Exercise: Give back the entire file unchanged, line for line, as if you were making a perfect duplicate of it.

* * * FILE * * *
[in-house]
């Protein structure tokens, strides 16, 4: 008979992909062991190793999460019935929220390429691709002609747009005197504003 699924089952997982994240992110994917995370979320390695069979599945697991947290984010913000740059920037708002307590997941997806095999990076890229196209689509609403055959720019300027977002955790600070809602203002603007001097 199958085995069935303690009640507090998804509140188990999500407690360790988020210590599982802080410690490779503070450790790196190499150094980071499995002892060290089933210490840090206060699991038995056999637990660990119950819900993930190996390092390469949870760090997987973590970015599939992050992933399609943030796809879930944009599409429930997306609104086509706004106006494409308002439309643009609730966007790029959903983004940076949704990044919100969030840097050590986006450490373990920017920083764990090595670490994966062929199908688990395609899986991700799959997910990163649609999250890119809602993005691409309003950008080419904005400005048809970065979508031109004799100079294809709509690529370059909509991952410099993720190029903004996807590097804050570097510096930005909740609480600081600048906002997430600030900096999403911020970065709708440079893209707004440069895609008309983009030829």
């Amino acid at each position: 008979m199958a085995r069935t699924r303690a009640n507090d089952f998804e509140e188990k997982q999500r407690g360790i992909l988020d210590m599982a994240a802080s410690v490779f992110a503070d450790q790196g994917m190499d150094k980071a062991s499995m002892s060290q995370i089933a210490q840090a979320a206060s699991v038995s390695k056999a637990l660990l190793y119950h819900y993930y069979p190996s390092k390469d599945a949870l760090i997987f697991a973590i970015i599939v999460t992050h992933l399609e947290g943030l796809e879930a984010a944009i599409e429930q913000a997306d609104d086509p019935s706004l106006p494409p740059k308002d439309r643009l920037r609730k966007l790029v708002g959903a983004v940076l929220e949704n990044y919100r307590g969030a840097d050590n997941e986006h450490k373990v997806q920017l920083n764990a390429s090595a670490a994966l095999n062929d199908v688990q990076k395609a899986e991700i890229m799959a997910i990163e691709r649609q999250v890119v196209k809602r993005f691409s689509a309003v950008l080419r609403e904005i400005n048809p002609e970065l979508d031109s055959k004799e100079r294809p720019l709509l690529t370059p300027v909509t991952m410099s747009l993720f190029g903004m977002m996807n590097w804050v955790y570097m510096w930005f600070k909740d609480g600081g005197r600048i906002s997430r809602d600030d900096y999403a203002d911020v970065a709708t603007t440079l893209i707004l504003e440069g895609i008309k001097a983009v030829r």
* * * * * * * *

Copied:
[in-house]
């Protein structure tokens, strides 16, 4: 008979992909062991190793999460019935929220390429691709002609747009005197504003 699924089952997982994240992110994917995370979320390695069979599945697991947290984010913000740059920037708002307590997941997806095999990076890229196209689509609403055959720019300027977002955790600070809602203002603007001097 199958085995069935303690009640507090998804509140188990999500407690360790988020210590599982802080410690490779503070450790790196190499150094980071499995002892060290089933210490840090206060699991038995056999637990660990119950819900993930190996390092390469949870760090997987973590970015599939992050992933399609943030796809879930944009599409429930997306609104086509706004106006494409308002439309643009609730966007790029959903983004940076949704990044919100969030840097050590986006450490373990920017920083764990090595670490994966062929199908688990395609899986991700799959997910990163649609999250890119809602993005691409309003950008080419904005400005048809970065979508031109004799100079294809709509690529370059909509991952410099993720190029903004996807590097804050570097510096930005909740609480600081600048906002997430600030900096999403911020970065709708440079893209707004440069895609008309983009030829």
């Amino acid at each position: 008979m199958a085995r069935t699924r303690a009640n507090d089952f998804e509140e188990k997982q999500r407690g360790i992909l988020d210590m599982a994240a802080s410690v490779f992110a503070d450790q790196g994917m190499d150094k980071a062991s499995m002892s060290q995370i089933a210490q840090a979320a206060s699991v038995s390695k056999a637990l660990l190793y119950h819900y993930y069979p190996s390092k390469d599945a949870l760090i997987f697991a973590i970015i599939v999460t992050h992933l399609e947290g943030l796809e879930a984010a944009i599409e429930q913000a997306d609104d086509p019935s706004l106006p494409p740059k308002d439309r643009l920037r609730k966007l790029v708002g959903a983004v940076l929220e949704n990044y919100r307590g969030a840097d050590n997941e986006h450490k373990v997806q920017l920083n764990a390429s090595a670490a994966l095999n062929d199908v688990q990076k395609a899986e991700i890229m799959a997910i990163e691709r649609q999250v890119v196209k809602r993005f691409s689509a309003v950008l080419r609403e904005i400005n048809p002609e970065l979508d031109s055959k004799e100079r294809p720019l709509l690529t370059p300027v909509t991952m410099s747009l993720f190029g903004m977002m996807n590097w804050v955790y570097m510096w930005f600070k909740d609480g600081g005197r600048i906002s997430r809602d600030d900096y999403a203002d911020v970065a709708t603007t440079l893209i707004l504003e440069g895609i008309k001097a983009v030829r």